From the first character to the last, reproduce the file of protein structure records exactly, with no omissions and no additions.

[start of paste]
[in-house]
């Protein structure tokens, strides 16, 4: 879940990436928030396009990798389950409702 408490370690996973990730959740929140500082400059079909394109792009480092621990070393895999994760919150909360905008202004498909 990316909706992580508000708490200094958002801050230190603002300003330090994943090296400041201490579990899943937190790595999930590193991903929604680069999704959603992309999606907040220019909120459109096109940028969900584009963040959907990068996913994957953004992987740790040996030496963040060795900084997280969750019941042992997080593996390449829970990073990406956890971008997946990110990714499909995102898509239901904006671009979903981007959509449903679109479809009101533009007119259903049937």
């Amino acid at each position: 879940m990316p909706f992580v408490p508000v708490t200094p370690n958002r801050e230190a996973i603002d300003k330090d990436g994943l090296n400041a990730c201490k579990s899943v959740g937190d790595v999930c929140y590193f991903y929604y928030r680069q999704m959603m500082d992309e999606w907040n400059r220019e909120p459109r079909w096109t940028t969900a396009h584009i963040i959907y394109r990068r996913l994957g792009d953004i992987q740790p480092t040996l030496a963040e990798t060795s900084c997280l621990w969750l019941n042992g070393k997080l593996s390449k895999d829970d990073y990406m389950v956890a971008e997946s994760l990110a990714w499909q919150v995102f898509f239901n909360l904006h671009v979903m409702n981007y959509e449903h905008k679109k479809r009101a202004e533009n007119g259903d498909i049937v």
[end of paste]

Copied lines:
[in-house]
């Protein structure tokens, strides 16, 4: 879940990436928030396009990798389950409702 408490370690996973990730959740929140500082400059079909394109792009480092621990070393895999994760919150909360905008202004498909 990316909706992580508000708490200094958002801050230190603002300003330090994943090296400041201490579990899943937190790595999930590193991903929604680069999704959603992309999606907040220019909120459109096109940028969900584009963040959907990068996913994957953004992987740790040996030496963040060795900084997280969750019941042992997080593996390449829970990073990406956890971008997946990110990714499909995102898509239901904006671009979903981007959509449903679109479809009101533009007119259903049937």
């Amino acid at each position: 879940m990316p909706f992580v408490p508000v708490t200094p370690n958002r801050e230190a996973i603002d300003k330090d990436g994943l090296n400041a990730c201490k579990s899943v959740g937190d790595v999930c929140y590193f991903y929604y928030r680069q999704m959603m500082d992309e999606w907040n400059r220019e909120p459109r079909w096109t940028t969900a396009h584009i963040i959907y394109r990068r996913l994957g792009d953004i992987q740790p480092t040996l030496a963040e990798t060795s900084c997280l621990w969750l019941n042992g070393k997080l593996s390449k895999d829970d990073y990406m389950v956890a971008e997946s994760l990110a990714w499909q919150v995102f898509f239901n909360l904006h671009v979903m409702n981007y959509e449903h905008k679109k479809r009101a202004e533009n007119g259903d498909i049937v």